Home Top Global NewsHealthcare Chinese lock themselves down and hoard medicine over covid fears

Chinese lock themselves down and hoard medicine over covid fears

by Ozva Admin
Chinese lock themselves down and hoard medicine over covid fears


Just over a week after China began rolling back its “zero covid” policy, marking the end of nearly three years of mass lockdowns, families in major cities are shunning their newfound freedom and hunkering down instead. with stocks of medicines and home remedies, out of fear. of a devastating wave of contagion outflow.

The latest change in government policy has been jarring. Despite massive protests against arbitrary and excessive zero-covid restrictions in at least a dozen cities last month, few expected for the government to move so quickly in the opposite direction. After more than two years of strict and ubiquitous covid control, many Chinese report feeling left on their own.

Pharmacies across the country have run out of fever medicines as well as traditional herbal remedies. Supermarkets and online retailers are buying up foods rumored to aid recovery. Paxlovid antiviral manufactured by Pfizer sold out almost immediately to nearly $430 per box when the online pharmacy 111, inc. It opened for sales on Tuesday.

Covid spreads and medical staff get sick after China relaxes restrictions

Esther Cui, a 28-year-old woman living in the eastern city of Hangzhou, visited eight pharmacies Thursday but sold out of ibuprofen and Tylenol, as well as Shuanghuanglian and Lianhua Qingwen, two traditional Chinese herbal remedies promoted as Covid treatments. by the government. .

“In a pharmacy, the clerk put in my hands two packages of medicines that I had not heard of and told me to buy them because they were running out too,” he said. “There have been so many changes in epidemic prevention policy in recent years that caught people off guard. Eventually, we react to any hint of change with all the preparations.”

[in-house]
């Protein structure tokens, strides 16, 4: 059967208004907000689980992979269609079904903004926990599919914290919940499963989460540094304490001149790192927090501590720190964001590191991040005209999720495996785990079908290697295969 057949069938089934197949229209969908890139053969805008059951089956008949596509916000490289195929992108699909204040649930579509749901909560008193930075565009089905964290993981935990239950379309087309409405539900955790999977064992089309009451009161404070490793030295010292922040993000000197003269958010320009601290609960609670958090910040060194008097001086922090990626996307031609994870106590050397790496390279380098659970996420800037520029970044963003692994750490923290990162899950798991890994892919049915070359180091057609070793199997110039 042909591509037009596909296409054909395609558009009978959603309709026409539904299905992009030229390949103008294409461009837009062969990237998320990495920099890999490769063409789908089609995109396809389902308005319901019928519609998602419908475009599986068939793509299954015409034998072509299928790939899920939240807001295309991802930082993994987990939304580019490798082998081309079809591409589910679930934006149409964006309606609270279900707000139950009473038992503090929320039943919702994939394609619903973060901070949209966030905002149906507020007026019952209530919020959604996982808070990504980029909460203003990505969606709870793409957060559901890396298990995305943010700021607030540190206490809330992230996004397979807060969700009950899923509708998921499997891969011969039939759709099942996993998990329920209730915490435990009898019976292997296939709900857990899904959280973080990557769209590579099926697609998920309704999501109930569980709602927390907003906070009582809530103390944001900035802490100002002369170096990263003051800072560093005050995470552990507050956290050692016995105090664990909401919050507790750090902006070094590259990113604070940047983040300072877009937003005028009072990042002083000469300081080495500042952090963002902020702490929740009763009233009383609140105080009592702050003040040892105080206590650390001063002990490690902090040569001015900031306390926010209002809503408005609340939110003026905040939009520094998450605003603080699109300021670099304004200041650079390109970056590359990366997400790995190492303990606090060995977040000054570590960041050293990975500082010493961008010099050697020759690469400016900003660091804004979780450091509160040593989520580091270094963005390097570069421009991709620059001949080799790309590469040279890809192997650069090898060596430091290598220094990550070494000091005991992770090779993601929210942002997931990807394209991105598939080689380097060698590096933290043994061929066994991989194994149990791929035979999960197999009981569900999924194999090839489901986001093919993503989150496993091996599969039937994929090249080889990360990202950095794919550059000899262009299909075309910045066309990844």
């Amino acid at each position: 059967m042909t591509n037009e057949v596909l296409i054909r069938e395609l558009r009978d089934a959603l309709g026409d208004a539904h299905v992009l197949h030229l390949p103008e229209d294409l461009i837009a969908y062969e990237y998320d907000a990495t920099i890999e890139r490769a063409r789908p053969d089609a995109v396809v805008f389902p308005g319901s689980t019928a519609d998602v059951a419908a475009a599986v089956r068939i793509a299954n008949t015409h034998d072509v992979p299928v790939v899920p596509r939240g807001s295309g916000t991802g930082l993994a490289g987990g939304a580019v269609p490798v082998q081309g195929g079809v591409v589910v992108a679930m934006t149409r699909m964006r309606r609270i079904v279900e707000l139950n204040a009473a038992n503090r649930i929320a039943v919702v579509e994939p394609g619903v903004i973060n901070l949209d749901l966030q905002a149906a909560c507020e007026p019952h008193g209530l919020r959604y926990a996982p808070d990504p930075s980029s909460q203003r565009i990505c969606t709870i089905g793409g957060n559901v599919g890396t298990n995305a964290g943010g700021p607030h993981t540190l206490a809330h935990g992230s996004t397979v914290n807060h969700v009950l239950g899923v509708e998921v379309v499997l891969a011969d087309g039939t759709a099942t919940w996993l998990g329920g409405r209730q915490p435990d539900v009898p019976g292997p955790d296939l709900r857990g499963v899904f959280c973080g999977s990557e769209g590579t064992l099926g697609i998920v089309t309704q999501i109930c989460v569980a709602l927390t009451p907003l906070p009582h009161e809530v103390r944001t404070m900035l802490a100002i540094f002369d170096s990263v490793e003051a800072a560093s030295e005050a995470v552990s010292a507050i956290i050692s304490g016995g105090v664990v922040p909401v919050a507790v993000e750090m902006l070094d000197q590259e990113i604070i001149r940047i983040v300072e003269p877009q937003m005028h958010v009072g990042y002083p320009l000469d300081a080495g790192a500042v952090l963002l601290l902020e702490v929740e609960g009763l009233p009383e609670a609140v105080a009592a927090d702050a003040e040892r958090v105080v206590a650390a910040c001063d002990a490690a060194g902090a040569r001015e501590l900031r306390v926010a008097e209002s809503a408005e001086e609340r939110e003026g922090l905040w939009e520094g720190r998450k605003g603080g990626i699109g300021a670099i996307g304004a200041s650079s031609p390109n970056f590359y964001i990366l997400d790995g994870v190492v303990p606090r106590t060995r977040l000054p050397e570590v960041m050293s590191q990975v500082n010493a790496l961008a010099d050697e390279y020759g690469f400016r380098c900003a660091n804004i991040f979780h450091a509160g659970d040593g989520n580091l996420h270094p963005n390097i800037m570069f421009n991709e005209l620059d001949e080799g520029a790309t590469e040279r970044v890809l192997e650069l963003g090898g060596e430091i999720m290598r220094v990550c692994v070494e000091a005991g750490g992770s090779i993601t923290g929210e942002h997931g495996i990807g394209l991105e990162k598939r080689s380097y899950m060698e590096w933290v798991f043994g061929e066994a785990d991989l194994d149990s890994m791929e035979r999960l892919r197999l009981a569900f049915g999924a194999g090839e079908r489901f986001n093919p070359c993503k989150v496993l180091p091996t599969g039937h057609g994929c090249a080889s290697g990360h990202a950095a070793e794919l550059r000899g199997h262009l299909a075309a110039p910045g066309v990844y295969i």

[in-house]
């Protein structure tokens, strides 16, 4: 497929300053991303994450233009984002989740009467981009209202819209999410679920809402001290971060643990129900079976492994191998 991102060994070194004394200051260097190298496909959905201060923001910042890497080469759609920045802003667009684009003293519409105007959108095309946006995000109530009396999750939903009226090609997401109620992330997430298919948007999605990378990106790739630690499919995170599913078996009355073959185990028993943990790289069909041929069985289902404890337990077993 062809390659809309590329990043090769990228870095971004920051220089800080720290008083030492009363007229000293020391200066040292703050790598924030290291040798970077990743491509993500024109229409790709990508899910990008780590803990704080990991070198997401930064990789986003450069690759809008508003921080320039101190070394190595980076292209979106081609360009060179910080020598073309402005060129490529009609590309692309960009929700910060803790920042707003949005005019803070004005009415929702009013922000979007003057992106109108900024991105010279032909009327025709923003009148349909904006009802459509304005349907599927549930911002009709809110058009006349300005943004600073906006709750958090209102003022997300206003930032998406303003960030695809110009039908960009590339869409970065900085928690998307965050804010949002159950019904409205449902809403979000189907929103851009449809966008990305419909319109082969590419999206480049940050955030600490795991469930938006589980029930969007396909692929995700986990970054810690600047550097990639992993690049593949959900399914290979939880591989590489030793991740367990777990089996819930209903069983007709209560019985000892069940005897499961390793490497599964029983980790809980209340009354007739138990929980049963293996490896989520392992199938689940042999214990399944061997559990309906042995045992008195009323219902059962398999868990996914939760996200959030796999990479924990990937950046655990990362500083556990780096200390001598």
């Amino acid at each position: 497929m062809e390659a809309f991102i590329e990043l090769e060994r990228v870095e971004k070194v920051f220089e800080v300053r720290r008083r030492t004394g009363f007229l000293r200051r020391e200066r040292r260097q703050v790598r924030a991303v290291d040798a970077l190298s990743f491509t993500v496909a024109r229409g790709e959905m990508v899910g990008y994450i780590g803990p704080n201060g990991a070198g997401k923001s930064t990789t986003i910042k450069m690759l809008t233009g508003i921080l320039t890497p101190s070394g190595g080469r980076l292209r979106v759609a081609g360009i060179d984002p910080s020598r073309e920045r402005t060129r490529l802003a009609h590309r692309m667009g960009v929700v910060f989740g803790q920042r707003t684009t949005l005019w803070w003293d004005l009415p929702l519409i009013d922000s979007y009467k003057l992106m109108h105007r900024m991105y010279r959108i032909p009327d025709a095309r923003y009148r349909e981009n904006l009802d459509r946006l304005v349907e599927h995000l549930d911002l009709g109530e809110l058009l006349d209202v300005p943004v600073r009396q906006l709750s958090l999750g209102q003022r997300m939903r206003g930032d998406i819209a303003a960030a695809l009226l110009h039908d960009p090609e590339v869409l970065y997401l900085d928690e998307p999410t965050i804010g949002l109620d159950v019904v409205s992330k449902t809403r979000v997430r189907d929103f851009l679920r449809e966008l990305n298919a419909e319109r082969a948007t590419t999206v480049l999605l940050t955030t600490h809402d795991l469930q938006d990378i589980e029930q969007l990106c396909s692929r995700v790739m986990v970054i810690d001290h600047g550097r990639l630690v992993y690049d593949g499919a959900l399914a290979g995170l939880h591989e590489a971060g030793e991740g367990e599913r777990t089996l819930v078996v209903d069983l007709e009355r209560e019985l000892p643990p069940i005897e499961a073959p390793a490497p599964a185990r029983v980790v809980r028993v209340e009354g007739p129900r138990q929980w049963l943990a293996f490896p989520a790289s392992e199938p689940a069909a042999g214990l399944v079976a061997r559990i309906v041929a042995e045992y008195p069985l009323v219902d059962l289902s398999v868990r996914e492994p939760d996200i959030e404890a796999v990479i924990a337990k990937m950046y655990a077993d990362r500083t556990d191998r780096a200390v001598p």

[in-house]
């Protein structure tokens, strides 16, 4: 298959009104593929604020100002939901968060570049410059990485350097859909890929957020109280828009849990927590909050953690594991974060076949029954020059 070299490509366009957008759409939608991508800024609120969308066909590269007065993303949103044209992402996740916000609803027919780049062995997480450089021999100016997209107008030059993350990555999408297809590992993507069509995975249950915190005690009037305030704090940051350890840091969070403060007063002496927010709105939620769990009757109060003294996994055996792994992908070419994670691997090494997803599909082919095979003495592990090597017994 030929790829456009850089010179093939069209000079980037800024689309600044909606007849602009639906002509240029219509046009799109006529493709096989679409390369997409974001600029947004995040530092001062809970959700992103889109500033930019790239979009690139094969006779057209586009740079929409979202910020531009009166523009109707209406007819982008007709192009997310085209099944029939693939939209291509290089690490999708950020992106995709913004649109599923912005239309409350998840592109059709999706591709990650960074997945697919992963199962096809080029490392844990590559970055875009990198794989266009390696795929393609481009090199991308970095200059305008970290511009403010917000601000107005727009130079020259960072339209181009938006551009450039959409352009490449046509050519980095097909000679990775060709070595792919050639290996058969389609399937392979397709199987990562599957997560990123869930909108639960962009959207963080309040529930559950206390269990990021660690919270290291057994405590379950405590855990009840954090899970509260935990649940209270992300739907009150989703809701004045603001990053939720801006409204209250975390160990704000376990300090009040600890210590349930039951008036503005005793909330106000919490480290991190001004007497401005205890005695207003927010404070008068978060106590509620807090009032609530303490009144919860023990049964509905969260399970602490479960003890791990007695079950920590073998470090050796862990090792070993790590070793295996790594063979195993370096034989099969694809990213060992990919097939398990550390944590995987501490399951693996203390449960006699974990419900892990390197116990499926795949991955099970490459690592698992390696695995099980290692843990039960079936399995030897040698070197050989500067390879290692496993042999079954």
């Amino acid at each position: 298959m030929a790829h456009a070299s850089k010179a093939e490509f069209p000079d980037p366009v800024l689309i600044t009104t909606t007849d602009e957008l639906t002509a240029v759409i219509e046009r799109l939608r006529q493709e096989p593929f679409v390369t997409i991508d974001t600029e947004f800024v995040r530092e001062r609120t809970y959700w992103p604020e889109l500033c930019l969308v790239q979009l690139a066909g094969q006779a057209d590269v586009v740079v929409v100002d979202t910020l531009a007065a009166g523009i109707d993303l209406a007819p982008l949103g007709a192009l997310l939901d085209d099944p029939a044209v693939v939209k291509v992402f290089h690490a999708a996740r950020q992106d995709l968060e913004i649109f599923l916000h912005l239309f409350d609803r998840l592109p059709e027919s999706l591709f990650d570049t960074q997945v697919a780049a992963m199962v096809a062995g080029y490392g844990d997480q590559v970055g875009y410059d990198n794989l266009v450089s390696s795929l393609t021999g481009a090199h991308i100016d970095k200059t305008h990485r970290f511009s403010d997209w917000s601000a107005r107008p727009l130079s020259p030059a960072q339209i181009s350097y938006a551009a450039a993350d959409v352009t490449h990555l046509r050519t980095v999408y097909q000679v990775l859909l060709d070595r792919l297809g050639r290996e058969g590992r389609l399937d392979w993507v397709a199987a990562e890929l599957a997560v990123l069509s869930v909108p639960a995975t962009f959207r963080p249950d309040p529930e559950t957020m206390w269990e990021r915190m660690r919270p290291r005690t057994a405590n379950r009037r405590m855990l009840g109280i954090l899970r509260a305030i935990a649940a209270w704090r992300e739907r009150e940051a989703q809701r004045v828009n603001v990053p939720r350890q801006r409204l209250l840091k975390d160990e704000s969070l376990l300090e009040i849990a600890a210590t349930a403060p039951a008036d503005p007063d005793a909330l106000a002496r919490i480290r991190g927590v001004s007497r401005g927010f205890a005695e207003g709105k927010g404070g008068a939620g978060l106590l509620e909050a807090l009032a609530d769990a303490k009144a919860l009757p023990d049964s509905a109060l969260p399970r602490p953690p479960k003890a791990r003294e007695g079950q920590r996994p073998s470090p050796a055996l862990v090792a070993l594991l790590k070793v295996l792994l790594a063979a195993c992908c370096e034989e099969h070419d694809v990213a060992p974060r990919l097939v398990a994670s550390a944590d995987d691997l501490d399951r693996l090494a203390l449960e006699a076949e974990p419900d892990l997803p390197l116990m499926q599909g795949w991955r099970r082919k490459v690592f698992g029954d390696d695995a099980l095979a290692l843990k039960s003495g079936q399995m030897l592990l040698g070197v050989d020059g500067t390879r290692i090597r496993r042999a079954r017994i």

Demand for self-medication products and advice has led to questionable health care advice, and some misinformation, proliferating online.

A Marxist scholar from the Chinese Academy of Social Sciences, Jin Riguang, recommended chewing Sichuan peppercorns, a numbing spice, and drinking ginger and licorice tea. Canned peaches and lemons sold out on many platforms after being promoted as home remedies.

State media have warned people that washing their mouths with salt water and drinking high-alcohol distilled grain spirits do not kill coronavirus or prevent infection.

Even advice about staying hydrated had to be qualified with reminders not to overdo it, after Chinese state media reported that a coronavirus patient in southwest Chengdu got water intoxication while following official advice to drink a lot to help health. Recovery.

An electrolyte sports drink called “Alienergy” made by Genki Forest sold out after sales on some online platforms increased 2,000% in one day due to rumors that it would provide better hydration than water.

Officials have warned against panic buying, which could inadvertently prevent medicines and other valuable health care products from reaching patients on time. An advocate of traditional Chinese medicines, Zhang Boli, advised against being anxious because being in a bad mood could lower immunity.

However, public concern has worsened because the full scale of the outbreak is unclear. After the sudden removal of the requirements for regular PCR tests, authorities said they could no longer keep track of positive tests and discarded daily reports of asymptomatic tests. A new classification and reporting system for covid deaths has reportedly made it difficult to include cases.

As infections rise, China stops counting asymptomatic cases

Some online services that until days ago showed detailed breakdowns of infections have recently stopped updating. A search for the latest outbreak data on Baidu, China’s largest search engine, now returns a count of how many people have sought medical advice using the website’s online consultation service, rather than the number of infections.